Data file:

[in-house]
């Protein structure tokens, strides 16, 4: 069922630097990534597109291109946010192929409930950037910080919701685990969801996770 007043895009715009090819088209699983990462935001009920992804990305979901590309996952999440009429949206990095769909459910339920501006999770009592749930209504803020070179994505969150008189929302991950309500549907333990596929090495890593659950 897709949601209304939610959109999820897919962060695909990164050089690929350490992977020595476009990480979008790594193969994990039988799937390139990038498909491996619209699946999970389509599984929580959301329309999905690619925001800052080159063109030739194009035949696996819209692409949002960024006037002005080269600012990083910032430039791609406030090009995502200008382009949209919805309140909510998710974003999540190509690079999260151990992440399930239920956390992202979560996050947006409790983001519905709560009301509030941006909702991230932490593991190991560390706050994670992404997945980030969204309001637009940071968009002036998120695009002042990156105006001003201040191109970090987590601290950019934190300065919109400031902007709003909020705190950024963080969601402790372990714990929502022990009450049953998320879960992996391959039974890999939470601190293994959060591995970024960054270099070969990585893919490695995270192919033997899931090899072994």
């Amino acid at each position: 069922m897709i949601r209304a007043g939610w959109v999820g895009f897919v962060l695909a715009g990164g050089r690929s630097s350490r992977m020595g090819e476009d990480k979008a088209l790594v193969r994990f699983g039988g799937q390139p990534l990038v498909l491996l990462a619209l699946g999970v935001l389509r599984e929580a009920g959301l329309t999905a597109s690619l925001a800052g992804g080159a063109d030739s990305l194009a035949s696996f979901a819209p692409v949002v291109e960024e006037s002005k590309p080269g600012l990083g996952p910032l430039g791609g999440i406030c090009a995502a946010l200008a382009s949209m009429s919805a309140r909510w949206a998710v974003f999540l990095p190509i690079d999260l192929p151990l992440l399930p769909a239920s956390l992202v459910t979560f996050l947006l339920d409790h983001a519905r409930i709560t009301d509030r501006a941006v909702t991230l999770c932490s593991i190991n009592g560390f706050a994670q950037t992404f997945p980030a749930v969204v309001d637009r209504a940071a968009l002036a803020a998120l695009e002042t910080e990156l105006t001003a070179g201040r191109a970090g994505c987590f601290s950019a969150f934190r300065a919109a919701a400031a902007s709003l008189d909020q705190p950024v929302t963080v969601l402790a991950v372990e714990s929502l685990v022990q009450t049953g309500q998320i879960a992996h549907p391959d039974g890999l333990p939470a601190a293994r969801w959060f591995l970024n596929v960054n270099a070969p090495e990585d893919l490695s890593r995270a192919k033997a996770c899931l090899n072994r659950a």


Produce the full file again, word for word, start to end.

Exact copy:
[in-house]
């Protein structure tokens, strides 16, 4: 069922630097990534597109291109946010192929409930950037910080919701685990969801996770 007043895009715009090819088209699983990462935001009920992804990305979901590309996952999440009429949206990095769909459910339920501006999770009592749930209504803020070179994505969150008189929302991950309500549907333990596929090495890593659950 897709949601209304939610959109999820897919962060695909990164050089690929350490992977020595476009990480979008790594193969994990039988799937390139990038498909491996619209699946999970389509599984929580959301329309999905690619925001800052080159063109030739194009035949696996819209692409949002960024006037002005080269600012990083910032430039791609406030090009995502200008382009949209919805309140909510998710974003999540190509690079999260151990992440399930239920956390992202979560996050947006409790983001519905709560009301509030941006909702991230932490593991190991560390706050994670992404997945980030969204309001637009940071968009002036998120695009002042990156105006001003201040191109970090987590601290950019934190300065919109400031902007709003909020705190950024963080969601402790372990714990929502022990009450049953998320879960992996391959039974890999939470601190293994959060591995970024960054270099070969990585893919490695995270192919033997899931090899072994």
């Amino acid at each position: 069922m897709i949601r209304a007043g939610w959109v999820g895009f897919v962060l695909a715009g990164g050089r690929s630097s350490r992977m020595g090819e476009d990480k979008a088209l790594v193969r994990f699983g039988g799937q390139p990534l990038v498909l491996l990462a619209l699946g999970v935001l389509r599984e929580a009920g959301l329309t999905a597109s690619l925001a800052g992804g080159a063109d030739s990305l194009a035949s696996f979901a819209p692409v949002v291109e960024e006037s002005k590309p080269g600012l990083g996952p910032l430039g791609g999440i406030c090009a995502a946010l200008a382009s949209m009429s919805a309140r909510w949206a998710v974003f999540l990095p190509i690079d999260l192929p151990l992440l399930p769909a239920s956390l992202v459910t979560f996050l947006l339920d409790h983001a519905r409930i709560t009301d509030r501006a941006v909702t991230l999770c932490s593991i190991n009592g560390f706050a994670q950037t992404f997945p980030a749930v969204v309001d637009r209504a940071a968009l002036a803020a998120l695009e002042t910080e990156l105006t001003a070179g201040r191109a970090g994505c987590f601290s950019a969150f934190r300065a919109a919701a400031a902007s709003l008189d909020q705190p950024v929302t963080v969601l402790a991950v372990e714990s929502l685990v022990q009450t049953g309500q998320i879960a992996h549907p391959d039974g890999l333990p939470a601190a293994r969801w959060f591995l970024n596929v960054n270099a070969p090495e990585d893919l490695s890593r995270a192919k033997a996770c899931l090899n072994r659950a």